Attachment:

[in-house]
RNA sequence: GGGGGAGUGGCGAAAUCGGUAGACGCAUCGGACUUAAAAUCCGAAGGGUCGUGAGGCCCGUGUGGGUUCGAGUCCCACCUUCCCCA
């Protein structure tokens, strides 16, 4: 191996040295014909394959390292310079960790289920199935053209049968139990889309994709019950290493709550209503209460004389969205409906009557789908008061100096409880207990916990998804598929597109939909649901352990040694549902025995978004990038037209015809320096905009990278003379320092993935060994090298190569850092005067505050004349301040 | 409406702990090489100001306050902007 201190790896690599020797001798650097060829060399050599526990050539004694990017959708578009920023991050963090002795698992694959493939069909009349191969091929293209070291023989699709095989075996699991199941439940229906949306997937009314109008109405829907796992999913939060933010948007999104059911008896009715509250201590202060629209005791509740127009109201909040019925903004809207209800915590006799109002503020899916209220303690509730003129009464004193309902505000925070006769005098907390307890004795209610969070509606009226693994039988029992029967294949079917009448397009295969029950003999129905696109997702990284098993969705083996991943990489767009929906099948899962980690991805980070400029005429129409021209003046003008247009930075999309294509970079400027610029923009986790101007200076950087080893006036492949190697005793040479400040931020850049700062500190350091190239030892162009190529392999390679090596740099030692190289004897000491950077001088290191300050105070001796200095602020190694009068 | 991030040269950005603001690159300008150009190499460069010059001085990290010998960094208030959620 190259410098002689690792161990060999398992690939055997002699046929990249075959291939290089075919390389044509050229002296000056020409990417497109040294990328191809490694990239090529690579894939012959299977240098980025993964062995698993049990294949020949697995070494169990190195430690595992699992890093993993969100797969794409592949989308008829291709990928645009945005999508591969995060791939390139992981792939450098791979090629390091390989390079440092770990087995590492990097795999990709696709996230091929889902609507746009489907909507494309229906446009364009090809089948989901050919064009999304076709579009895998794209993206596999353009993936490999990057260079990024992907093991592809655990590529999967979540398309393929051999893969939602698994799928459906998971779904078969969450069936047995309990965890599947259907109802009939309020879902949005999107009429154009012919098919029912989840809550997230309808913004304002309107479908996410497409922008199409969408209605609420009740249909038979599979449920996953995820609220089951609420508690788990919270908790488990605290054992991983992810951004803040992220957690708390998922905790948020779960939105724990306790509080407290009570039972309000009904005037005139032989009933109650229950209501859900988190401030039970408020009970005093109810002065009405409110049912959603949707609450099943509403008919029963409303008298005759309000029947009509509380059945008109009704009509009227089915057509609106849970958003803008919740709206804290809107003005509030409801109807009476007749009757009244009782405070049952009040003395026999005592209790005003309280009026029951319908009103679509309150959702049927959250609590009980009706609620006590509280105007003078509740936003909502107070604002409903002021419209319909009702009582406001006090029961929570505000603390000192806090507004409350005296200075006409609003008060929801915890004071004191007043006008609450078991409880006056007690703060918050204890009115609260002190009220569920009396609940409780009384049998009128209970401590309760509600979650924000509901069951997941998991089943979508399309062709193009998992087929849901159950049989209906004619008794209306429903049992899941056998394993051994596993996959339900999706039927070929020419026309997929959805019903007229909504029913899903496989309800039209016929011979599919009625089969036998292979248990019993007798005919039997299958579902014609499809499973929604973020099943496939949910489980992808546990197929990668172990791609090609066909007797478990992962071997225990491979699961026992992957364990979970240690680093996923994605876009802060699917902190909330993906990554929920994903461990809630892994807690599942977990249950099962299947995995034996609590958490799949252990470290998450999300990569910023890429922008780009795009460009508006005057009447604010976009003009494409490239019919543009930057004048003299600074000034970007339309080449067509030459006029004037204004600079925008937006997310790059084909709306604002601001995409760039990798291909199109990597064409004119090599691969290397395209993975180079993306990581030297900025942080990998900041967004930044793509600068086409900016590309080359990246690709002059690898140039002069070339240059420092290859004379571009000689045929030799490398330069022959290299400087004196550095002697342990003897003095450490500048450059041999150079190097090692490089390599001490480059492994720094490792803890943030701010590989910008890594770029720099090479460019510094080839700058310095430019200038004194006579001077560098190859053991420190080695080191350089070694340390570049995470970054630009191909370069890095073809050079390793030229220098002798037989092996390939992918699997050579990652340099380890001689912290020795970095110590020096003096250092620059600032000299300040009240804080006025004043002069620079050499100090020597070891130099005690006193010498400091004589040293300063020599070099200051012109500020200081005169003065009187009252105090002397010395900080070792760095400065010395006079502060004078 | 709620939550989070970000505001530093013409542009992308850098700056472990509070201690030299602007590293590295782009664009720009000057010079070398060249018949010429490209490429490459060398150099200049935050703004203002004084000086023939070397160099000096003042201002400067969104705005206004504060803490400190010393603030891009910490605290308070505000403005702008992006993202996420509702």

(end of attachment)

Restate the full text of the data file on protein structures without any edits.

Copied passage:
[in-house]
RNA sequence: GGGGGAGUGGCGAAAUCGGUAGACGCAUCGGACUUAAAAUCCGAAGGGUCGUGAGGCCCGUGUGGGUUCGAGUCCCACCUUCCCCA
């Protein structure tokens, strides 16, 4: 191996040295014909394959390292310079960790289920199935053209049968139990889309994709019950290493709550209503209460004389969205409906009557789908008061100096409880207990916990998804598929597109939909649901352990040694549902025995978004990038037209015809320096905009990278003379320092993935060994090298190569850092005067505050004349301040 | 409406702990090489100001306050902007 201190790896690599020797001798650097060829060399050599526990050539004694990017959708578009920023991050963090002795698992694959493939069909009349191969091929293209070291023989699709095989075996699991199941439940229906949306997937009314109008109405829907796992999913939060933010948007999104059911008896009715509250201590202060629209005791509740127009109201909040019925903004809207209800915590006799109002503020899916209220303690509730003129009464004193309902505000925070006769005098907390307890004795209610969070509606009226693994039988029992029967294949079917009448397009295969029950003999129905696109997702990284098993969705083996991943990489767009929906099948899962980690991805980070400029005429129409021209003046003008247009930075999309294509970079400027610029923009986790101007200076950087080893006036492949190697005793040479400040931020850049700062500190350091190239030892162009190529392999390679090596740099030692190289004897000491950077001088290191300050105070001796200095602020190694009068 | 991030040269950005603001690159300008150009190499460069010059001085990290010998960094208030959620 190259410098002689690792161990060999398992690939055997002699046929990249075959291939290089075919390389044509050229002296000056020409990417497109040294990328191809490694990239090529690579894939012959299977240098980025993964062995698993049990294949020949697995070494169990190195430690595992699992890093993993969100797969794409592949989308008829291709990928645009945005999508591969995060791939390139992981792939450098791979090629390091390989390079440092770990087995590492990097795999990709696709996230091929889902609507746009489907909507494309229906446009364009090809089948989901050919064009999304076709579009895998794209993206596999353009993936490999990057260079990024992907093991592809655990590529999967979540398309393929051999893969939602698994799928459906998971779904078969969450069936047995309990965890599947259907109802009939309020879902949005999107009429154009012919098919029912989840809550997230309808913004304002309107479908996410497409922008199409969408209605609420009740249909038979599979449920996953995820609220089951609420508690788990919270908790488990605290054992991983992810951004803040992220957690708390998922905790948020779960939105724990306790509080407290009570039972309000009904005037005139032989009933109650229950209501859900988190401030039970408020009970005093109810002065009405409110049912959603949707609450099943509403008919029963409303008298005759309000029947009509509380059945008109009704009509009227089915057509609106849970958003803008919740709206804290809107003005509030409801109807009476007749009757009244009782405070049952009040003395026999005592209790005003309280009026029951319908009103679509309150959702049927959250609590009980009706609620006590509280105007003078509740936003909502107070604002409903002021419209319909009702009582406001006090029961929570505000603390000192806090507004409350005296200075006409609003008060929801915890004071004191007043006008609450078991409880006056007690703060918050204890009115609260002190009220569920009396609940409780009384049998009128209970401590309760509600979650924000509901069951997941998991089943979508399309062709193009998992087929849901159950049989209906004619008794209306429903049992899941056998394993051994596993996959339900999706039927070929020419026309997929959805019903007229909504029913899903496989309800039209016929011979599919009625089969036998292979248990019993007798005919039997299958579902014609499809499973929604973020099943496939949910489980992808546990197929990668172990791609090609066909007797478990992962071997225990491979699961026992992957364990979970240690680093996923994605876009802060699917902190909330993906990554929920994903461990809630892994807690599942977990249950099962299947995995034996609590958490799949252990470290998450999300990569910023890429922008780009795009460009508006005057009447604010976009003009494409490239019919543009930057004048003299600074000034970007339309080449067509030459006029004037204004600079925008937006997310790059084909709306604002601001995409760039990798291909199109990597064409004119090599691969290397395209993975180079993306990581030297900025942080990998900041967004930044793509600068086409900016590309080359990246690709002059690898140039002069070339240059420092290859004379571009000689045929030799490398330069022959290299400087004196550095002697342990003897003095450490500048450059041999150079190097090692490089390599001490480059492994720094490792803890943030701010590989910008890594770029720099090479460019510094080839700058310095430019200038004194006579001077560098190859053991420190080695080191350089070694340390570049995470970054630009191909370069890095073809050079390793030229220098002798037989092996390939992918699997050579990652340099380890001689912290020795970095110590020096003096250092620059600032000299300040009240804080006025004043002069620079050499100090020597070891130099005690006193010498400091004589040293300063020599070099200051012109500020200081005169003065009187009252105090002397010395900080070792760095400065010395006079502060004078 | 709620939550989070970000505001530093013409542009992308850098700056472990509070201690030299602007590293590295782009664009720009000057010079070398060249018949010429490209490429490459060398150099200049935050703004203002004084000086023939070397160099000096003042201002400067969104705005206004504060803490400190010393603030891009910490605290308070505000403005702008992006993202996420509702």